News and notes from around town:
• Look for more changes out on South Iowa Street when it comes to car dealers. The race between dealerships to see who can spruce up the most and create the loudest sizzle seems to still be going on. Officials with the Briggs Auto Group have filed plans at City Hall to build a $1.5 million showroom on the current site of its Dodge, Jeep and Chrysler dealership just north of 31st and Iowa streets.
But when the project is all said and done, the site won’t be home to a Dodge dealership. Instead, Briggs’ Nissan dealership will be getting the prime placement along Iowa Street. The Dodge dealership will move farther west and occupy the space that Nissan currently has on West 29th Terrace, said David Hamby, an engineer with BG Consultants who is doing the site design work for the project.
The project will involve tearing down the two existing buildings on the site that are left over from its days as Jim Clark Motors. One 20,000-square-foot building will replace the two buildings, giving the property more room to park cars, especially along busy Iowa Street.
Hamby said construction probably will begin in the spring. The project is just the latest for Briggs Auto Group, which has expanded its operations from Topeka and Manhattan to become a major player in the Lawrence market. Briggs recently opened a newly constructed Subaru showroom at 2233 W. 29th Terrace, which is just north of its Dodge dealership. Briggs this fall also got a $200,000 building permit to remodel a portion of the former Jack Ellena Honda spot at 2957 Four Wheel Drive to serve as an auto body repair shop.
And Hamby says there is at least one more major project in the works. When the Dodge and Chrysler dealership moves to its new location at 2300 W. 29th Terrace, that project will involve either constructing a new showroom or extensively remodeling the existing building.
Briggs — who bought the former Jim Clark Motors business in October 2010 and worked to convince Chrysler to reopen a dealership in Lawrence — hasn’t been the only car dealership spending money on South Iowa Street. Dale Willey undertook a major renovation and expansion of its showroom when it became the new Chevrolet dealership in Lawrence, and before that Jack Ellena Honda did a major facelift of its showroom along Iowa Street.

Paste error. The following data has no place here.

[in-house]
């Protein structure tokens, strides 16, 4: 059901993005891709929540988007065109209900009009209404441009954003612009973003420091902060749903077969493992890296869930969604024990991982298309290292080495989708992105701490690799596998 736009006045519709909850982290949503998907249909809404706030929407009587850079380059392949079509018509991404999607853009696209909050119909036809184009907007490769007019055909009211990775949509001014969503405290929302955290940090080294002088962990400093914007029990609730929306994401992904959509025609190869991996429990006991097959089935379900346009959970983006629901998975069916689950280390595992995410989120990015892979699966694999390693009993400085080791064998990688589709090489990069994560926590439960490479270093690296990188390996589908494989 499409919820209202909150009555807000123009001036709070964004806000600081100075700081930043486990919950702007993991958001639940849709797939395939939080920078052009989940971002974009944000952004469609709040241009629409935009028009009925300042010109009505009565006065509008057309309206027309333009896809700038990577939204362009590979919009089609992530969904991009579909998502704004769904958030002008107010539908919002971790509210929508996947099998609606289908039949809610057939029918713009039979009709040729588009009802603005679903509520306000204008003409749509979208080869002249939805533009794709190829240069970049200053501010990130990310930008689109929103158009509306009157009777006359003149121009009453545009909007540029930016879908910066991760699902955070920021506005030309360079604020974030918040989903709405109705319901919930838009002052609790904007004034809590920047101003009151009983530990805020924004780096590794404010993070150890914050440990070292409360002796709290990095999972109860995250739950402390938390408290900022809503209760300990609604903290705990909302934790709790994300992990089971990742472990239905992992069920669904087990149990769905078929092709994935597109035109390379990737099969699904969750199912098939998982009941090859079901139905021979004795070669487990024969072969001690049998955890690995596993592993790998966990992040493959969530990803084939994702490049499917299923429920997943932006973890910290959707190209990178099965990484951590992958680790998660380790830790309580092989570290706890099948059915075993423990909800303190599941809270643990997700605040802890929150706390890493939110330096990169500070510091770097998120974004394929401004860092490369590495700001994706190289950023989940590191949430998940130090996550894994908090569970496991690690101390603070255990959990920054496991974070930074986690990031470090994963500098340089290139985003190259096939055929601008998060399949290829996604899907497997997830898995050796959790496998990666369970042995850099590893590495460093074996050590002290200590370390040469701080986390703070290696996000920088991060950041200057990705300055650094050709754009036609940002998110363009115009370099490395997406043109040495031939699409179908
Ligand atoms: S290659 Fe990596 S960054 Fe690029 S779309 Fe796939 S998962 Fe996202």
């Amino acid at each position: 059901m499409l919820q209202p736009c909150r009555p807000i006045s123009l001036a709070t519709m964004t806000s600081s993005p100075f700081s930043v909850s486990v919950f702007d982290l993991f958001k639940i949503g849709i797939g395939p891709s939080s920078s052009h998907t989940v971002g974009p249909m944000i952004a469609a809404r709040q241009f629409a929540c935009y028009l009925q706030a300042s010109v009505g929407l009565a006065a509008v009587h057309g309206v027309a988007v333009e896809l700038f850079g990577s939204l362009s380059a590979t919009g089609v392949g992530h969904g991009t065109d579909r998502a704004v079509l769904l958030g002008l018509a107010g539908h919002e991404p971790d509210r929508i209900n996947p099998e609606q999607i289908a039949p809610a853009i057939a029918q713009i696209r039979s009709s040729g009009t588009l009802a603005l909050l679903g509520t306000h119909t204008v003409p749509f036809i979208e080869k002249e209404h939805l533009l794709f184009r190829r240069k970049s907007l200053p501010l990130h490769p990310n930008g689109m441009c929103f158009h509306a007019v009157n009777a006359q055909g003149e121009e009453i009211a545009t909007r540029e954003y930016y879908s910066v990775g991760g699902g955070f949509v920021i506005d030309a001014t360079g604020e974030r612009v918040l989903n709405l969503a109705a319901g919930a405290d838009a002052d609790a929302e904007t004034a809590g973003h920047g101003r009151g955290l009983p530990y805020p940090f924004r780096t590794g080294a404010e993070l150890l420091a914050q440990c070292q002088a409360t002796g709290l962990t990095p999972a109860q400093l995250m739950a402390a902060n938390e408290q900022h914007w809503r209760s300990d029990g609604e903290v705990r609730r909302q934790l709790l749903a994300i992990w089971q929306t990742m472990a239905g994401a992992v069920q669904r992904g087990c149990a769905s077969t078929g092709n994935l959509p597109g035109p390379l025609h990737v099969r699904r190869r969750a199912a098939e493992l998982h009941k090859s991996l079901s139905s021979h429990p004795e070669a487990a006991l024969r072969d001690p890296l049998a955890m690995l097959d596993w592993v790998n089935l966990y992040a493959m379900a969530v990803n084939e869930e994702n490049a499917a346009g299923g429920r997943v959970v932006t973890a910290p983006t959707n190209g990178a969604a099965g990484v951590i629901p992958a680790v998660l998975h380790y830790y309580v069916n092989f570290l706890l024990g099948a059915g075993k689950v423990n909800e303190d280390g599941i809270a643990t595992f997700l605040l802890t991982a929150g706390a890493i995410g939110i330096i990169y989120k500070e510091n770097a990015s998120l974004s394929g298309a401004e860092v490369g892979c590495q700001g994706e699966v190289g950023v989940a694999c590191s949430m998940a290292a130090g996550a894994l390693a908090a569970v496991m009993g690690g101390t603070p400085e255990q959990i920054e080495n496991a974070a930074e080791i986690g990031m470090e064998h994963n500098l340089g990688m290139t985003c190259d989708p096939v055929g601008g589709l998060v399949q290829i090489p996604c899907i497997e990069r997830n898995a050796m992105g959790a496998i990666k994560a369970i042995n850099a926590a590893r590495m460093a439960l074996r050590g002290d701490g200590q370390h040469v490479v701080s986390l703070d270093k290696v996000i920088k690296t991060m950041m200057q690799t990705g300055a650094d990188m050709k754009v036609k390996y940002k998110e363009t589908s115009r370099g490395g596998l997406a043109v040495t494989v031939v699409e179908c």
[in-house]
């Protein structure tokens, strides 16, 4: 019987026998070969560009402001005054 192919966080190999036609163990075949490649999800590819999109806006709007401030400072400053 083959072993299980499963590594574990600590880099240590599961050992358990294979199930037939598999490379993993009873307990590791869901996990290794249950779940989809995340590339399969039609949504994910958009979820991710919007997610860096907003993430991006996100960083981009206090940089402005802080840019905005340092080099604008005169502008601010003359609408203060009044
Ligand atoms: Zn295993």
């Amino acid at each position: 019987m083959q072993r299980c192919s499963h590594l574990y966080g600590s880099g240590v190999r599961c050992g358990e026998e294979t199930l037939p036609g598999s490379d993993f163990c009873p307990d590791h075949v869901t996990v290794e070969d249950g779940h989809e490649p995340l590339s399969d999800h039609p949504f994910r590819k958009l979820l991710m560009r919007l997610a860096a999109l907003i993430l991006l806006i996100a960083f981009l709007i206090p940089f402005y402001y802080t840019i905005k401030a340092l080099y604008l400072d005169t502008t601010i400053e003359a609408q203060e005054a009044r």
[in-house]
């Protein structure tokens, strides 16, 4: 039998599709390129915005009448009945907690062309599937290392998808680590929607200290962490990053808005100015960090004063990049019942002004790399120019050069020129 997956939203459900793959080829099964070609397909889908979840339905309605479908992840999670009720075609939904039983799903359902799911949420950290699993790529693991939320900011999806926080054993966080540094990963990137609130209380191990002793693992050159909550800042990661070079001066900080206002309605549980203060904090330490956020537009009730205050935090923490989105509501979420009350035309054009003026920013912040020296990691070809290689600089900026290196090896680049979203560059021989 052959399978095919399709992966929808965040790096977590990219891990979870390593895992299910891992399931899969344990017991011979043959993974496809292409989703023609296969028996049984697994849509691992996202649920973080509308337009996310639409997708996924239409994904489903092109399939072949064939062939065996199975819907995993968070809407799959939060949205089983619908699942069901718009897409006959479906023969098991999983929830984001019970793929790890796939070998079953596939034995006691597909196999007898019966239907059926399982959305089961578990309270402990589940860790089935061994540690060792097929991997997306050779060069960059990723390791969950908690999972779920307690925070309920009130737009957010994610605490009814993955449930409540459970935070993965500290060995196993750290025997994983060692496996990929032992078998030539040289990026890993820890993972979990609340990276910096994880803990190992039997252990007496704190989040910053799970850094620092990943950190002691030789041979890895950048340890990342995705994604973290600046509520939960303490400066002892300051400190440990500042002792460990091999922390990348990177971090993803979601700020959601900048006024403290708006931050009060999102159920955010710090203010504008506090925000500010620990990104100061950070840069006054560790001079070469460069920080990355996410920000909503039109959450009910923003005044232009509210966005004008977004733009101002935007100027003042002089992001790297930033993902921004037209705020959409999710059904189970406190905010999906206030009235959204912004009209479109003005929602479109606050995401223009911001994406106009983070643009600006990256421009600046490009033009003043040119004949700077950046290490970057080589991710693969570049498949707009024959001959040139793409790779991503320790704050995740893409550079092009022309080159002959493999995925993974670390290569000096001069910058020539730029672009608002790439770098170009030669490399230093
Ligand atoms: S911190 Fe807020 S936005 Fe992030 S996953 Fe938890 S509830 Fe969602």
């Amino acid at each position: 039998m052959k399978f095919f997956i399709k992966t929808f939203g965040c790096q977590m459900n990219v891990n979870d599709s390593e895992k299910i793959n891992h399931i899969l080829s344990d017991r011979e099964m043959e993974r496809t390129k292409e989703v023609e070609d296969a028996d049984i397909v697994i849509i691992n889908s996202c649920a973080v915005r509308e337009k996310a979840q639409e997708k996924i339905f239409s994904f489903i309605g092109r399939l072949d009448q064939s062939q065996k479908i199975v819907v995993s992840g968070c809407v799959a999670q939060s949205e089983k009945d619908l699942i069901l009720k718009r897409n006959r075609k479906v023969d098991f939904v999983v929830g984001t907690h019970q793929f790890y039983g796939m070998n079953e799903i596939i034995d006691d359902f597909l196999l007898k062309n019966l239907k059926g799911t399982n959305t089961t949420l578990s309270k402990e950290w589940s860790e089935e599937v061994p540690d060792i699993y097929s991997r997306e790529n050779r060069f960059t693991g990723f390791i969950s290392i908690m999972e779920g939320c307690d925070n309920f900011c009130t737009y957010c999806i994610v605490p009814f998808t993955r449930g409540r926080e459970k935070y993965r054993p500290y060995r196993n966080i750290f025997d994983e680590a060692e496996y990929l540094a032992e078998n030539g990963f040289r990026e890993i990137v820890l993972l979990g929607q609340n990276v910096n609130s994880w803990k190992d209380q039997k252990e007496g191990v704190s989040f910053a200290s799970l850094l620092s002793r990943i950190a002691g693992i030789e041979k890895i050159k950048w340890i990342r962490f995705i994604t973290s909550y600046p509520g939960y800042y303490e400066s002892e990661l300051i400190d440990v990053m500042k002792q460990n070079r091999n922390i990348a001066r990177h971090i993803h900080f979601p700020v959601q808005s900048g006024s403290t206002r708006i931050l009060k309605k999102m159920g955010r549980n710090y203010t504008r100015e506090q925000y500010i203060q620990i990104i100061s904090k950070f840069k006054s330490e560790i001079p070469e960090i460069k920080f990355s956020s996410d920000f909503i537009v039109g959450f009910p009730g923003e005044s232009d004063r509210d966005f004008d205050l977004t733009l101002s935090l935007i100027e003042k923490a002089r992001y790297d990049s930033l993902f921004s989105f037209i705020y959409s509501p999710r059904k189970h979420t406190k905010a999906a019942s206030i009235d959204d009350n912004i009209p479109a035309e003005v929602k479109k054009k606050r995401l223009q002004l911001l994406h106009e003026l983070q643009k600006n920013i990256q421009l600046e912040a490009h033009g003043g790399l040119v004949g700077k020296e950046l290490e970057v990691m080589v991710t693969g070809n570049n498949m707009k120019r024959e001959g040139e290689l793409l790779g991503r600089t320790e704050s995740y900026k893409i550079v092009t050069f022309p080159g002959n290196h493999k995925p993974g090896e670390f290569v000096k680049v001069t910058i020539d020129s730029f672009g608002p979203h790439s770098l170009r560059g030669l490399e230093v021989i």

All told, competition among South Lawrence car dealers has provided a multimillion-dollar boost to the construction industry in recent months.
• Back in August, we reported on a plan for Laird Noller Hyundai at 2829 Iowa St. to do a major facelift of its facility, but work was slow to start. Well, work is underway on the site now. The city has issued a $1.2 million building permit for the property. As previously reported, the project basically will double the size of the existing facility, and especially increase the amount of space for service work at the location. No word yet on when the project is expected to be completed.
• The area near Clinton Parkway and Crossgate isn’t done creating discussion at City Hall quite yet. Last week, the city commissioners rejected a proposal to expand the Remington Square Apartments onto about five acres of vacant land at the intersection. Neighbors cheered the decision because they believe there are too many apartments already next to their single-family neighborhood. But the development group — led by Lawrence businessman Tim Stultz — was left baffled by the decision, because the vote went against the recommendations of a recently approved district plan for the property. The Inverness Park District Plan was approved for the property in September, and it clearly anticipated apartment development on the five-acre site.
Well, at Tuesday night’s City Commission meeting, Commissioner Bob Schumm said the whole situation left a bad taste in his mouth. But Schumm doesn’t want to reopen the debate about whether apartments should be located on the site. Instead, Schumm said the City Commission should reopen discussion about the Inverness Park District Plan. He said that since the City Commission rejected the apartment development, the plan probably ought to be changed to reflect that the city does not expect apartment development to occur on the property in the future.
It will be interesting to see what other changes may be discussed. Residents of the neighborhood surrounding the Inverness Park site had lobbied for a significantly different Inverness Park District Plan. Some commissioners said they at least wanted to hear more of what neighbors had to say about the recently approved plan. City commissioners agreed to discuss the issue in January, although they did not set a specific date.